It isn’t every day that those in the breastfeeding education and support field run into a fiction book where the main character is a lactation consultant. But that’s what I found last month looking at my options for review books on Amazon Vine in “The Gap Year” by Sarah Bird. As the mother of two daughters, I enjoyed this book a great deal.
The book is narrated from the point of view of both a mother and a daughter, trying to understand how one year of their life created a "gap" between them. At first, I found the mother's voice to be written in a bit of a pretentious, flowery fashion, but eventually that seemed to settle, or I just got used to it. The daughter's voice is extraordinarily well-written... very much like the voice in my own head that I remember around the age of 17.
The book does a good job reminding us how we can see the same event two very different ways. As a mother, the book reminded me that as my daughters age, it is important to see them as separate individuals and that no matter how well I think I may know or understand them (and their friends) that their inner life is their own. Sometimes the way that a situation seems from the outside (and as mothers, we ARE on the outside) is not the truth. In this book, the mother's understanding of the daughter's boyfriend, her feelings about college, her participation in band and her daughter's friendships was way off from the way that her daughter saw her own life.
That said, the book is also a reminder of the single-minded way that teenagers can be inconsiderate and even heartbreaking to their mothers. It was easy in the book to see the daughter's point of view, but also to see when, even so, she was being needlessly dismissive of her mother and sometimes just a real brat.
As a lactation educator, I found the short sections that focused on the mother's career as a lactation consultant to be very satisfying and technically well-written. As much exposure as I have had to the topic of breastfeeding, I found that the mother said things in new ways to me, and ones that I'll take with me. She used breastfeeding as a wonderful metaphor of how mothers are just doing the best we can as we go along with our children -- for the mother in the book, she found supporting breastfeeding mothers to be something they could control and fix for other mothers, even though she was not able to breastfeed herself. In breastfeeding, there often is help and answers and interventions to make things "right." If only these things were available for the rest of our children's lives. (And even at that, with help existing, many mothers don't get that support.)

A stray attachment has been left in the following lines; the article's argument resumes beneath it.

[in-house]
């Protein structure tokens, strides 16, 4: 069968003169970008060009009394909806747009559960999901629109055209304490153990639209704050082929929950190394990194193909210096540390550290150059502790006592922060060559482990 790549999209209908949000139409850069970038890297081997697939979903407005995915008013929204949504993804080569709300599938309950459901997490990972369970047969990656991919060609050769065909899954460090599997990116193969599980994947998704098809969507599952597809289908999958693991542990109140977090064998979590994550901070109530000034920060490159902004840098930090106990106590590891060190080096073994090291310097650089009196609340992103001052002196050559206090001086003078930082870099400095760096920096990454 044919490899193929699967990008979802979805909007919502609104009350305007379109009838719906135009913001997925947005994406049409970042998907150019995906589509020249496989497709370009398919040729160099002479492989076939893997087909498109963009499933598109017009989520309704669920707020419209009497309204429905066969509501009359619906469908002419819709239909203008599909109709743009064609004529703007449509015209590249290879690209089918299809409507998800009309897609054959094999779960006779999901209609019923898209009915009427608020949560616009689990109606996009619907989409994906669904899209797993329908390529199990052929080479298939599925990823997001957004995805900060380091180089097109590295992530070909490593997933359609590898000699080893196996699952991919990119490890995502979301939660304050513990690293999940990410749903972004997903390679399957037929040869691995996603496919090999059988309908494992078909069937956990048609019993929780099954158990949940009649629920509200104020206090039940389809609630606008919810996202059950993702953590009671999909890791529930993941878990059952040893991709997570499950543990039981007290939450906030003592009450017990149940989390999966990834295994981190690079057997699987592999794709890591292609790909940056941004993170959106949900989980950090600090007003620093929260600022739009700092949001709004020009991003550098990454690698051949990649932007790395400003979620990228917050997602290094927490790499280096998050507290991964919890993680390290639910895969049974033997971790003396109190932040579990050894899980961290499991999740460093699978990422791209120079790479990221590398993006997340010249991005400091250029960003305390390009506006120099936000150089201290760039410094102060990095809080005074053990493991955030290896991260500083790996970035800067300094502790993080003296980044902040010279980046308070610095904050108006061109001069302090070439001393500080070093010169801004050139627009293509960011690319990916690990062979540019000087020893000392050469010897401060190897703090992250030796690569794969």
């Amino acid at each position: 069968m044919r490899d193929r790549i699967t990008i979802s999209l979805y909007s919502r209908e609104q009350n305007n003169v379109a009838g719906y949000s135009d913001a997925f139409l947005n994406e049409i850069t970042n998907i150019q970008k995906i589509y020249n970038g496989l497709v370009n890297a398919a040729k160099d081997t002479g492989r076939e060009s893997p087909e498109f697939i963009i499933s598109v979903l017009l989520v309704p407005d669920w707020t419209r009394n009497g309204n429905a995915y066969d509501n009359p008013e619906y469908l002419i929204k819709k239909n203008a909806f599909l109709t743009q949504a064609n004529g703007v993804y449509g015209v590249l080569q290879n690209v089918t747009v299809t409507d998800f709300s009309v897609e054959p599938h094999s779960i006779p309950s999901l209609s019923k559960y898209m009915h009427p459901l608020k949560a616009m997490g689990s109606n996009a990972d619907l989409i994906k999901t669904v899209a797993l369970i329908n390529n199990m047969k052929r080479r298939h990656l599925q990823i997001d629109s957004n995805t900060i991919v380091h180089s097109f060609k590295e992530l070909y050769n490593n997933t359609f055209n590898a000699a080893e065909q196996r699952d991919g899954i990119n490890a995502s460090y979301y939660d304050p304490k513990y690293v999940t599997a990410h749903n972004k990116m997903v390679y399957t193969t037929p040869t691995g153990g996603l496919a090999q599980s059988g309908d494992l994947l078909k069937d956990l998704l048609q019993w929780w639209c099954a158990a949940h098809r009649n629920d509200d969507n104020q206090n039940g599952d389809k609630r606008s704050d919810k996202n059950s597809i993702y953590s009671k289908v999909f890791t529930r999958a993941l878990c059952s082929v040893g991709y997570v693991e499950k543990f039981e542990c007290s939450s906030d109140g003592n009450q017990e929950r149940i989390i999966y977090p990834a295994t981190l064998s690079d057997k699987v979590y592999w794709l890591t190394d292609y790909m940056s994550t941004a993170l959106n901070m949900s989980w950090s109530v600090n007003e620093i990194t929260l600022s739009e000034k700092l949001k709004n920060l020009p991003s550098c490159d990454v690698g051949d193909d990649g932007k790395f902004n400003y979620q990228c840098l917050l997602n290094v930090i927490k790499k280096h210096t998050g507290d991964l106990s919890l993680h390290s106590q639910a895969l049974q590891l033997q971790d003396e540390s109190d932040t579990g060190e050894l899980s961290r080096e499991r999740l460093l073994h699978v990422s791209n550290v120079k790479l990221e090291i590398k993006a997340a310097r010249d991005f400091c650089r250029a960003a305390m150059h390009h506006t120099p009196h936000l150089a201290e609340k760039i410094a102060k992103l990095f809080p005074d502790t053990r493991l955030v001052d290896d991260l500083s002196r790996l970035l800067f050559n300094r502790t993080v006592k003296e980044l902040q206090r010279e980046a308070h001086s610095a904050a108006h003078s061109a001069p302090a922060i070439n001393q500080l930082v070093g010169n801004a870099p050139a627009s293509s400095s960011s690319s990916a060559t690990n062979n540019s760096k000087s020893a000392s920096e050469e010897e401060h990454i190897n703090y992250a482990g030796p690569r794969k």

While the mother's own life with her child was falling apart, she could at least go to work and fix this small but important bit of mother-child relationship for these new mothers and give them the feeling that just for a little while, they had it all worked out and were doing exactly what their child needed. The breastfeeding classes and breastfeeding information was delivered well, with humor, and not in a way that it takes over the story. It just adds an interesting layer based in the concepts of control, well-intentioned parenting and fear of failure.
I'm sure that other reviewers will write more on the role of the father in the story, but this was not a particularly interesting focus for me, other than how it contributed even a bit more to the deepening divide between mother than daughter -- one more thing about her daughter that she didn't know or understand.
Overall, this story of "good mothering gone bad" was a well-done tale of how separation from our mothers can't really be painless or simple and how all mothers must, in their own way, suffer through this period in the hopes of the final mothering "prize" -- a lifetime relationship with our children. The lactation sections were a treat – well written and accurate in terms of advice and guidance and the bonus of connecting with the character in a rare way for those in our uncommon field.